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NEALS SOD1 Research is First Antisense Oligonucleotide Trial for a Central Nervous System Disorder

March 29, 2013

Antisense Oligonucleotides May be Feasible Therapeutic Strategy in ALS

March 29, 2013 Boston, MA: Published online today in Lancet Neurology, an SOD1-related familial ALS trial under the direction of NEALS researchers Timothy Miller, MD, PhD (Washington University School of Medicine) and Merit Cudkowicz (Massachusetts General Hospital) indicates that antisense oligonucleotide delivery to the central nervous system may be a feasible therapeutic strategy in treating ALS.  Mutations in SOD-1 cause 13% of familial ALS cases.
The placebo controlled, double-blind, randomized, dose escalation Phase I clinical trial sought to evaluate safety, tolerability, and pharmacokinetics of ISIS 333611, an antisense oligonucleotide against SOD1.  Participants with ALS caused by mutations in SOD1 were enrolled. ISIS 333611 was well-tolerated.  There were no safety concerns.  ISIS 333611 was delivered by intrathecal infusion using an external pump over 11.5 hours at increasing doses to four cohorts of eight subjects with SOD1 mutation (randomized 6 drug: 2 placebo/cohort).  Participants could enroll in more than one cohort.  The four consecutive dose cohorts were 0.15 mg, 0.5 mg, 1.5 mg, and 3 mg.  Pharmacokinetic levels were consistent with levels predicted from preclinical studies.  

Supported by Isis Pharmaceuticals, the Muscular Dystrophy Association, and the ALS Association, the Isis trial is the first time antisense oligonucleotides were delivered directly to the cerebrospinal fluid (CSF) of patients with SOD1 ALS.  It was also the first antisense oligonucleotide trial for a central nervous system disorder. The concept of “turning off” SOD1 in patients with this mutation led to the groundbreaking Phase I trial.  “What we developed is a way to turn off harmful genes, erase them essentially by deleting a small part of the RNA which then no longer makes this abnormal protein,” Miller states.  This approach will also likely be applicable to other diseases of the central nervous system.  

The Phase I trial took place at four NEALS clinical research sites: Washington University in St. Louis, Massachusetts General Hospital, Johns Hopkins University, and Methodist Neurological Institute.  Study Coordination and Data Management was led by the MGH Neurological Clinical Research Institute (NCRI). A total of 21 participants were enrolled in the trial.  Further development of SOD1 antisense oligos for SOD1 familial ALS is ongoing.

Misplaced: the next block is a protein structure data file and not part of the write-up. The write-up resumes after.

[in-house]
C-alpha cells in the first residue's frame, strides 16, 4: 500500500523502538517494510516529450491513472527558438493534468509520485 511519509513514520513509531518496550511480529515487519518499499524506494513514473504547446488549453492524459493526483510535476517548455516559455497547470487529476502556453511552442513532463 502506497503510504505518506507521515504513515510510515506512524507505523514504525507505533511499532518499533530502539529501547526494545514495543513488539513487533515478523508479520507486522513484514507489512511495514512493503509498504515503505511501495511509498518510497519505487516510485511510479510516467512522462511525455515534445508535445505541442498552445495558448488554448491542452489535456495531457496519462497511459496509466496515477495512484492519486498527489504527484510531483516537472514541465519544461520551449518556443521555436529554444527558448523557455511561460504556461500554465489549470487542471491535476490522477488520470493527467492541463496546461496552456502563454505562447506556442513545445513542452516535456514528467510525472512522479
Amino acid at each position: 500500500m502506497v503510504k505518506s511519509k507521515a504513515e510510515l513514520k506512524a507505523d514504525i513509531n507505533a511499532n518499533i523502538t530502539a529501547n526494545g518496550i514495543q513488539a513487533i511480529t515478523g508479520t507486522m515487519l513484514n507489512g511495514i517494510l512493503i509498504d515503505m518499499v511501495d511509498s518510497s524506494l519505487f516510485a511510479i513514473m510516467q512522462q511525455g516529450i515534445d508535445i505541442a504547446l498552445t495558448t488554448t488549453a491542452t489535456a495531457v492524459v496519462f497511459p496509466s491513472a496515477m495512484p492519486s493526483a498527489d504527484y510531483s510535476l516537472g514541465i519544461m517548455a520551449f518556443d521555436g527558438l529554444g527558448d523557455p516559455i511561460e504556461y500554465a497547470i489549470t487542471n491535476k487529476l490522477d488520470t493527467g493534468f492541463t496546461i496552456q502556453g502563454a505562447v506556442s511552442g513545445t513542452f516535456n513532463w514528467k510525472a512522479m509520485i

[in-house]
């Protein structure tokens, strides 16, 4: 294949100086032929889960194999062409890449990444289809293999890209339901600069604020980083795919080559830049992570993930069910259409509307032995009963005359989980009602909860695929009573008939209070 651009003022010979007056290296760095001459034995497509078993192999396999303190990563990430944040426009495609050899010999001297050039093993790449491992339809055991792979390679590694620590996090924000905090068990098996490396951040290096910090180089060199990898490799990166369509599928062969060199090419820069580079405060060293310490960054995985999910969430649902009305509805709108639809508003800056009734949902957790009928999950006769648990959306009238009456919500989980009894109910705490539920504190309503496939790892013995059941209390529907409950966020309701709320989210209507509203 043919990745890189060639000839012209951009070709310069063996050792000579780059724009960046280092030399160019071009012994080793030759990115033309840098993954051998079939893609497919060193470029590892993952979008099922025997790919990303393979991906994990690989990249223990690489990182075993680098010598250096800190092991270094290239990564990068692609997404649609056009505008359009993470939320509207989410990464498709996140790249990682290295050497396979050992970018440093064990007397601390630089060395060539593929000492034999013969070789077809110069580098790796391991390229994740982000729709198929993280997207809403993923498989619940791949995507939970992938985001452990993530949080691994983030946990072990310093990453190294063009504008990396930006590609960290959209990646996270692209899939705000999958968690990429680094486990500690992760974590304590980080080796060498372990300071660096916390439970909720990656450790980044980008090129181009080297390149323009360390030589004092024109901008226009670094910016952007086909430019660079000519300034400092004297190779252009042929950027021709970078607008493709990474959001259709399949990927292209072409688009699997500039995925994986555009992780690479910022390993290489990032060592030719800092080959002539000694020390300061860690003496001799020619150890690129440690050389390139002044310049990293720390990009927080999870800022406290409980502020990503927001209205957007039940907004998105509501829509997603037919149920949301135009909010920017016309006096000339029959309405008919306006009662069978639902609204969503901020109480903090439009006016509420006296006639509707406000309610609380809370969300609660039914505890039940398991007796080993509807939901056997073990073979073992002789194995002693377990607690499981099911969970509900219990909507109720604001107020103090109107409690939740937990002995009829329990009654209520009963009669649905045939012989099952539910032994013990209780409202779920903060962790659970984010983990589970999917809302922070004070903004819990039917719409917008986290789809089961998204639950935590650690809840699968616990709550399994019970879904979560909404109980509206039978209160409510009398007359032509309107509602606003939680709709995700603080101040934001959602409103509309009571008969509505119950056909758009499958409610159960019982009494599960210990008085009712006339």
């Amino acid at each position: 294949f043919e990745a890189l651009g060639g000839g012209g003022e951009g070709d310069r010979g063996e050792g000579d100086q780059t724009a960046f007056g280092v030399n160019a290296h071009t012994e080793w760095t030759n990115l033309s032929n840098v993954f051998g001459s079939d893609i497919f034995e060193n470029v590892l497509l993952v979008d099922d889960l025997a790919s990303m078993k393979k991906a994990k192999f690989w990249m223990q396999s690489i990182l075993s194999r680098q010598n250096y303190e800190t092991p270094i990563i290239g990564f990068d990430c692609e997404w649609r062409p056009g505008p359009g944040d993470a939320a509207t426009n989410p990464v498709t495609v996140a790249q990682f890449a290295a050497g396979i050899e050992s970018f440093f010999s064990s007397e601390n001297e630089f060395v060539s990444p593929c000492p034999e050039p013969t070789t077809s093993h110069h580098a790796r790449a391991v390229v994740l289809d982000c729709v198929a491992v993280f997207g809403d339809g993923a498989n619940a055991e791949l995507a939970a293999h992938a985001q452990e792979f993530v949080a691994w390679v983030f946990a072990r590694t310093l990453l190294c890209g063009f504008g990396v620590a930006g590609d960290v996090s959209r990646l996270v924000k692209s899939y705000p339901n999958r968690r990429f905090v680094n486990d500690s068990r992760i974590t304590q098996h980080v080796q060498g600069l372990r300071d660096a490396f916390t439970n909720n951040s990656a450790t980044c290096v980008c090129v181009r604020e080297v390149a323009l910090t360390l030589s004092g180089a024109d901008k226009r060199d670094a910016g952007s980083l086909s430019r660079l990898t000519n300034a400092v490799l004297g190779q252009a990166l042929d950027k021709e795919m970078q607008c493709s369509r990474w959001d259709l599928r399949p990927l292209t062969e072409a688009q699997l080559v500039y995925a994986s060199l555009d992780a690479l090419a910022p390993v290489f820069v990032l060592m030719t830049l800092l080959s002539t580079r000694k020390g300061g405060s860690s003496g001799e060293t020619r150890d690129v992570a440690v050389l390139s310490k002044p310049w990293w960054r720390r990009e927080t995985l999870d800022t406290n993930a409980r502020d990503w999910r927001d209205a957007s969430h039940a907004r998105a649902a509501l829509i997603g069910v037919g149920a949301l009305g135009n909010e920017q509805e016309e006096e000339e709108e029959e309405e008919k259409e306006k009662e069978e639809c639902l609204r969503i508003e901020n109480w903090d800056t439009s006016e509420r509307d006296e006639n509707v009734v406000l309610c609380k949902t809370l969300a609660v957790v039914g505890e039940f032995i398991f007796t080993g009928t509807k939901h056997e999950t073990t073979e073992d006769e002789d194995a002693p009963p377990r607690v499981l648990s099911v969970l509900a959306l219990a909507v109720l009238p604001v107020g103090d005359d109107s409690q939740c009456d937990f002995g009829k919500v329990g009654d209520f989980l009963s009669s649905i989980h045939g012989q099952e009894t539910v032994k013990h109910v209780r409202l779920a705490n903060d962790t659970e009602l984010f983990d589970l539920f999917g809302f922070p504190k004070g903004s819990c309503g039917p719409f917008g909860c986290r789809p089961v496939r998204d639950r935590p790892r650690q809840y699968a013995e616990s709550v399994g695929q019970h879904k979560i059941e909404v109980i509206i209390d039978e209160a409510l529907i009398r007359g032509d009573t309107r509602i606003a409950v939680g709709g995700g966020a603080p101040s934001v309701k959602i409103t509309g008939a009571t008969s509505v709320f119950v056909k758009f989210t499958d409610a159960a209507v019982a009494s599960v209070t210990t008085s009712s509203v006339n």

About the Northeast ALS Consortium (NEALS)
The Northeast ALS Consortium (NEALS) is an international, independent, non-profit group of researchers who collaboratively conduct clinical research in Amyotrophic Lateral Sclerosis (ALS) and other motor neuron diseases. Their mission is to translate scientific advances into new treatments for people with ALS and motor neuron disease as rapidly as possible.  NEALS has over 100 member sites in the United States, Canada, Ireland, and Israel.

About the Neurological Clinical Research Insitute (NCRI) at Massachusetts General Hospital  
The Neurological Clinical Research Institute (NCRI) at Massachusetts General Hospital accelerates translational research in neurological disorders through initiating and testing novel therapies.  The NCRI has an extensive history in leading clinical research to find new treatments for neurological diseases including Amyotrophic Lateral Sclerosis (ALS), myasthenia gravis, diabetic neuropathy, stroke, multiple sclerosis, Parkinson's disease, and Huntington's disease.

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